Friday, August 22, 2014

Top-of-head concussions are more severe

A study claims that concussions on the top of a person's head have a higher level of severity than other concussions.

As we head into the start of the new school year, many young people will begin signing up for the football team. Though team sports are a great way for kids to boost their self-esteem and increase physical activity, there are certain risks involved with contact sports, including concussions. Now, a recent study from the American Academy of Pediatrics investigates how the location of impact could affect concussion severity.
Prior to this study, published in the journal Pediatrics, very little research had focused on how location of impact on the head could yield differentconcussion outcomes.
According to the Centers for Disease Control and Prevention (CDC), a concussion is a traumatic brain injury(TBI) that is the result of a bump, blow or jolt to the head that can change how the brain normally works.
To investigate further, researchers used data from the National High School Sports-Related Injury Surveillance Study to calculate rates and circumstances of concussions that occurred during football as a result of player-to-player collisions.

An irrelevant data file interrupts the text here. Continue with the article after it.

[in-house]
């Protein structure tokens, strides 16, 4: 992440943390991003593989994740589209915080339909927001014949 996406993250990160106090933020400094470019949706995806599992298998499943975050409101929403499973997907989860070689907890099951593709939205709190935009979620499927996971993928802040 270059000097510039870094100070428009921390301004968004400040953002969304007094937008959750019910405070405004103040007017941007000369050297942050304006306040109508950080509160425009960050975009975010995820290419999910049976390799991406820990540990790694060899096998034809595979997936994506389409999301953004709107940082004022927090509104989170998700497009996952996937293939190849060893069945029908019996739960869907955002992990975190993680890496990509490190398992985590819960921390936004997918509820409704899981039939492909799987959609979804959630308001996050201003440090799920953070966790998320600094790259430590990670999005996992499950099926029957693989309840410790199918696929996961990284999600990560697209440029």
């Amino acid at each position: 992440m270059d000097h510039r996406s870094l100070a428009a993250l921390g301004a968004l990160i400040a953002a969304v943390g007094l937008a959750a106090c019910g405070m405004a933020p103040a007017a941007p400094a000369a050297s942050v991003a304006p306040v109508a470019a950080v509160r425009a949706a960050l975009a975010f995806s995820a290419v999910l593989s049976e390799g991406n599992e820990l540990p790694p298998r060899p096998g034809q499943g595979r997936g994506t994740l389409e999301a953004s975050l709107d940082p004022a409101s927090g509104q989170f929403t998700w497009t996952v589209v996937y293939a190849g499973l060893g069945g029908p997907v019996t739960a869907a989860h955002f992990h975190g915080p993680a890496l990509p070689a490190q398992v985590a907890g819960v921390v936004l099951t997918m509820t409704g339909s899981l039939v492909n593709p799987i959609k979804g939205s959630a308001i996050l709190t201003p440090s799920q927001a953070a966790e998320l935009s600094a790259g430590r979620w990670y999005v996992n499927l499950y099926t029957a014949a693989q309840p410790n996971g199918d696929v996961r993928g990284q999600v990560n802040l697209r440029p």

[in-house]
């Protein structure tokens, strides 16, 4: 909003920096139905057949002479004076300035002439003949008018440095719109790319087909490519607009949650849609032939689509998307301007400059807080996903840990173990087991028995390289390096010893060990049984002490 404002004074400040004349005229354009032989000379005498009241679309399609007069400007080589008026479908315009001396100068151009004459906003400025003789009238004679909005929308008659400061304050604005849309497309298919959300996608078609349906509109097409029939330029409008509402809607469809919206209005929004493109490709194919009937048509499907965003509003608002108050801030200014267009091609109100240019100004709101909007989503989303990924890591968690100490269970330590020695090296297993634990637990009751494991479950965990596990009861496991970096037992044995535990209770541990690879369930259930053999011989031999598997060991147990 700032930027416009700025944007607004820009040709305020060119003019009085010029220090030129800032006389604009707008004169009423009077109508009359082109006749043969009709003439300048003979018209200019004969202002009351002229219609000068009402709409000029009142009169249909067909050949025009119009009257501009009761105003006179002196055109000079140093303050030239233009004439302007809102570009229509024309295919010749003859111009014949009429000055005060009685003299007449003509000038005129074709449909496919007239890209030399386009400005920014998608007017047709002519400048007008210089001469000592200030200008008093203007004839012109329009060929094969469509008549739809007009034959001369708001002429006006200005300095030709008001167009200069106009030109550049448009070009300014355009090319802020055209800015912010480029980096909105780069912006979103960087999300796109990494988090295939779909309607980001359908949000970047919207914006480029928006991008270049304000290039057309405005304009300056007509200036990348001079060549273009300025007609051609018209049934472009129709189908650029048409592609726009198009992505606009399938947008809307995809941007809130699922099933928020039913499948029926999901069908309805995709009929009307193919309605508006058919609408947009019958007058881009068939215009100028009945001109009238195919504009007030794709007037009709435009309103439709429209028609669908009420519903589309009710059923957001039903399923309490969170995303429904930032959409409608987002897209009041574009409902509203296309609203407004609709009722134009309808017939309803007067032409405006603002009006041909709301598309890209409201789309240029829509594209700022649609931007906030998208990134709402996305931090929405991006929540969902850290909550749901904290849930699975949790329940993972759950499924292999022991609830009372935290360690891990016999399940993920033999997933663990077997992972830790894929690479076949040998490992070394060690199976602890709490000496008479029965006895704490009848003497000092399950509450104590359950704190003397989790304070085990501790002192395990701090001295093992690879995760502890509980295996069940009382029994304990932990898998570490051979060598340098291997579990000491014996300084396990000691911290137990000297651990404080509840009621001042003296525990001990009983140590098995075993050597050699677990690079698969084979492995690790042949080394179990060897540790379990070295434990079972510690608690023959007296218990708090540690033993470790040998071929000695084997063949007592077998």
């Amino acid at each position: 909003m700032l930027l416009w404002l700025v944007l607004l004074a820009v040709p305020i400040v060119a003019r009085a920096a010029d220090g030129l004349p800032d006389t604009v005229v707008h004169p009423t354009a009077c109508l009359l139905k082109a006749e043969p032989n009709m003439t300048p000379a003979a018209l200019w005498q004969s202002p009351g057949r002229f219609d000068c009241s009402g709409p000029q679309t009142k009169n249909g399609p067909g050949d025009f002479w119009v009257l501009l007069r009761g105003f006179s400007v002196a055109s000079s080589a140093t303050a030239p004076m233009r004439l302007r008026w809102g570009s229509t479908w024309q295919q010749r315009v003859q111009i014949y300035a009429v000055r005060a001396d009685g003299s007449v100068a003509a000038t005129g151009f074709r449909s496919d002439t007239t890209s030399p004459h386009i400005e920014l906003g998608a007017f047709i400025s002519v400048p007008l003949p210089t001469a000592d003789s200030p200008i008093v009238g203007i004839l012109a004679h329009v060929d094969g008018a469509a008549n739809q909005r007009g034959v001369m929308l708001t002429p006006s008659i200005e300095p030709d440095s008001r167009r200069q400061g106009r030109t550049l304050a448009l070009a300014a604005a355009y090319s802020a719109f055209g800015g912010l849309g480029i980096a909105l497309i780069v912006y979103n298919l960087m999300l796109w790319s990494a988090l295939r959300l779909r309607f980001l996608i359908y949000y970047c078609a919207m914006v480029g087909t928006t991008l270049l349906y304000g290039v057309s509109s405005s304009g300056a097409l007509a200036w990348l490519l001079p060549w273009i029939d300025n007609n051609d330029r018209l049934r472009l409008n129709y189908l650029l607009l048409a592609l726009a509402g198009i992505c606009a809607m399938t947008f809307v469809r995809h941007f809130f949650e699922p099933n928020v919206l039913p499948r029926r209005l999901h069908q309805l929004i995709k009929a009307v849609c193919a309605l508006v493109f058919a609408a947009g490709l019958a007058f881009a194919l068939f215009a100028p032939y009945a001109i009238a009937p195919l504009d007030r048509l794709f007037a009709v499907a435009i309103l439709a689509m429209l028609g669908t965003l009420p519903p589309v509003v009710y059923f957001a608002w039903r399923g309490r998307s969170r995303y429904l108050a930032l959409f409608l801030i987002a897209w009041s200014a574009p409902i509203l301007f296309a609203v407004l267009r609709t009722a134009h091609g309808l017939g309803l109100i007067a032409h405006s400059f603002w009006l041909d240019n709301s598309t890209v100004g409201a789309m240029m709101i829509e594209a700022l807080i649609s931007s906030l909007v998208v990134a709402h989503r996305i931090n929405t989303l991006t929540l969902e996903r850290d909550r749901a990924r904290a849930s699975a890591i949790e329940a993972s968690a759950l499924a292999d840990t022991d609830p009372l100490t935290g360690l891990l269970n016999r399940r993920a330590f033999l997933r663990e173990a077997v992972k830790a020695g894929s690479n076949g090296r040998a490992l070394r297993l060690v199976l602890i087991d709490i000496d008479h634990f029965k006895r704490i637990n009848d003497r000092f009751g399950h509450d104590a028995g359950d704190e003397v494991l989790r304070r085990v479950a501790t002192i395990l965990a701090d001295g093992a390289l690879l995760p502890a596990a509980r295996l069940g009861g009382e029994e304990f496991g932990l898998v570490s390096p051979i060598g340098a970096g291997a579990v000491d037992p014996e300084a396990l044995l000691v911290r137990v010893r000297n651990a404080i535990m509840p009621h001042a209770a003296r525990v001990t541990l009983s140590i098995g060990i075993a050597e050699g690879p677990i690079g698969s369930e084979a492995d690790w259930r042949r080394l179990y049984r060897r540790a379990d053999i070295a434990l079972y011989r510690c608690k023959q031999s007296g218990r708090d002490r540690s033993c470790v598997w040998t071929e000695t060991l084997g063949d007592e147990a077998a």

The team observed that most concussions of this type (44.7%) occurred on the front of the head, while 22.3% occurred on the side of the head. Based on where the impact occurred, the number and type of symptoms, symptom resolution time, and length of time before returning to play did not vary significantly.
But the data revealed that more football players whose concussions resulted from top-of-head impacts lost consciousness than those whose impacts were located elsewhere on the head.
In detail, 8% of players with top-of-head concussions experienced loss of consciousness, compared with only 3.5% of those with impacts on other areas.
Read more here

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